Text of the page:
The question that ought to be raised is: what, if any, of this evidence and the findings are applicable to the UK and what are not? British campaigning and lobbying groups use the evidence from the USA as though it is generalisable. I would argue it is not, for the following reasons.
Prisons and penal culture in the USA are not like those elsewhere in the developed world. In criminological circles this is referred to as “American exceptionalism” and entire books, papers and special issues of academic journals have been written to try to explain why America’s penal system is so out of step with the norms of modern democracies. The USA incarcerates at a significantly higher rate than all other modern democracies: European countries incarcerate at a rate of between 100 and 200 per 100,000 (with Turkey an outlier, as below), whereas the rate of incarceration in the USA hovers around 600 per 100,000 of population.
American prisons, some of which still operate the death penalty, are not managed or inspected in the same way as British and European prisons. Conditions can be so appalling that it is reasonable to talk about the mass warehousing of human beings as a state response to crime. Depending where in the USA you are incarcerated, it is impossible not to see the history of racialised social conflict, slavery and explicit policies of racial segregation. American sentencing cultures are also fundamentally different: it is not uncommon to see sentences that are decades long for the sort of crimes that would attract only months in the UK and Europe.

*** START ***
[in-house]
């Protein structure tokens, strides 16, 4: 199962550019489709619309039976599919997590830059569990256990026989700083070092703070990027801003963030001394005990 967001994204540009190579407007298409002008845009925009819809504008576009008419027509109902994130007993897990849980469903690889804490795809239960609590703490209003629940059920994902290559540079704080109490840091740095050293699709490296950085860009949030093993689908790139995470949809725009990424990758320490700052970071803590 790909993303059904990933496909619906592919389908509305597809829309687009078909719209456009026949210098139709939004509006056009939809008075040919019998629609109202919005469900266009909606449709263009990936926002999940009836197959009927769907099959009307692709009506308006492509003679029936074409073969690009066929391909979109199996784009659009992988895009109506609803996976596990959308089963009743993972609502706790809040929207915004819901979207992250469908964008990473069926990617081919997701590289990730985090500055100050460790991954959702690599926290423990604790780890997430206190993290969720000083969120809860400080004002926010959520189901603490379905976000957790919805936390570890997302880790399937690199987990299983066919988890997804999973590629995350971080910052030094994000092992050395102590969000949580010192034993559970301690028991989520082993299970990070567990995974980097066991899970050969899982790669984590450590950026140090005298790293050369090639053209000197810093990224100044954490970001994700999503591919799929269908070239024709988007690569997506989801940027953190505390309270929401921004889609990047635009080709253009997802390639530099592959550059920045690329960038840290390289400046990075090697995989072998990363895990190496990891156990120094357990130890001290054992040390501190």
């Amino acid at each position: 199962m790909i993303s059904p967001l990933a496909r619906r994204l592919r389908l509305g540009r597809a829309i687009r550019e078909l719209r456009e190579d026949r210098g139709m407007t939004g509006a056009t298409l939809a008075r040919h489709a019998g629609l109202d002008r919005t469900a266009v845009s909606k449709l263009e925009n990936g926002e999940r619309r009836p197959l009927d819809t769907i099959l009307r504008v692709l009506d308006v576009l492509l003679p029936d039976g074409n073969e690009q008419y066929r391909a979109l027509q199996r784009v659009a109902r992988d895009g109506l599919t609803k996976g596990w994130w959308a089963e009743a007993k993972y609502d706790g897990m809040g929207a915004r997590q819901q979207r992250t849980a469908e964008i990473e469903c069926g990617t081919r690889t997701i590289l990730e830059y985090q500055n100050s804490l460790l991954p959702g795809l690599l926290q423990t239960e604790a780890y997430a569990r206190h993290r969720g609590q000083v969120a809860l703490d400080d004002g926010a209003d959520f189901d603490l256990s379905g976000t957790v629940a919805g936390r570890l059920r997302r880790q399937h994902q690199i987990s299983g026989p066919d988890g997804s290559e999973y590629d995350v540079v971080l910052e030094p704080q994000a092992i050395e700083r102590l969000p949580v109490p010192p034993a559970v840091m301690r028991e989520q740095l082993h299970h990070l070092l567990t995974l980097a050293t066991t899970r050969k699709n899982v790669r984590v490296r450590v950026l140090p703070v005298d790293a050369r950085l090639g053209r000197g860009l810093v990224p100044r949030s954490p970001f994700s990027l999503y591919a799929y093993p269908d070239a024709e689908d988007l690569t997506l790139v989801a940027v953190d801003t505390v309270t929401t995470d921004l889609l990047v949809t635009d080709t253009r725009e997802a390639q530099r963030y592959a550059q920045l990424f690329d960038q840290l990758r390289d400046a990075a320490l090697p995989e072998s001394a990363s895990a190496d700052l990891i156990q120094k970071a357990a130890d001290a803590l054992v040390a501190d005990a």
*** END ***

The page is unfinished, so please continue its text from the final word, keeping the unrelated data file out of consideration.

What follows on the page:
But it is not just penal cultures that are different. The social and cultural politics of sexuality and gender identity are also different. We often assume that the USA is a progressive country, but if the last few years have demonstrated anything, it is that America is a divided country. The ideals of equality and progress do not match the realities of formal legal discrimination and social conflict. Homosexuality was made legal across the USA only in 2006 and even now many states that had adopted progressive laws and practices regarding homosexuality and gender identity are in the process of unadopting them. This is all by way of saying that, at least where prisons are concerned, the USA is so different that there is no reason to assume that evidence from the USA is generalisable, or that basing prison policy in the UK on that evidence is warranted.
Suicide and mental health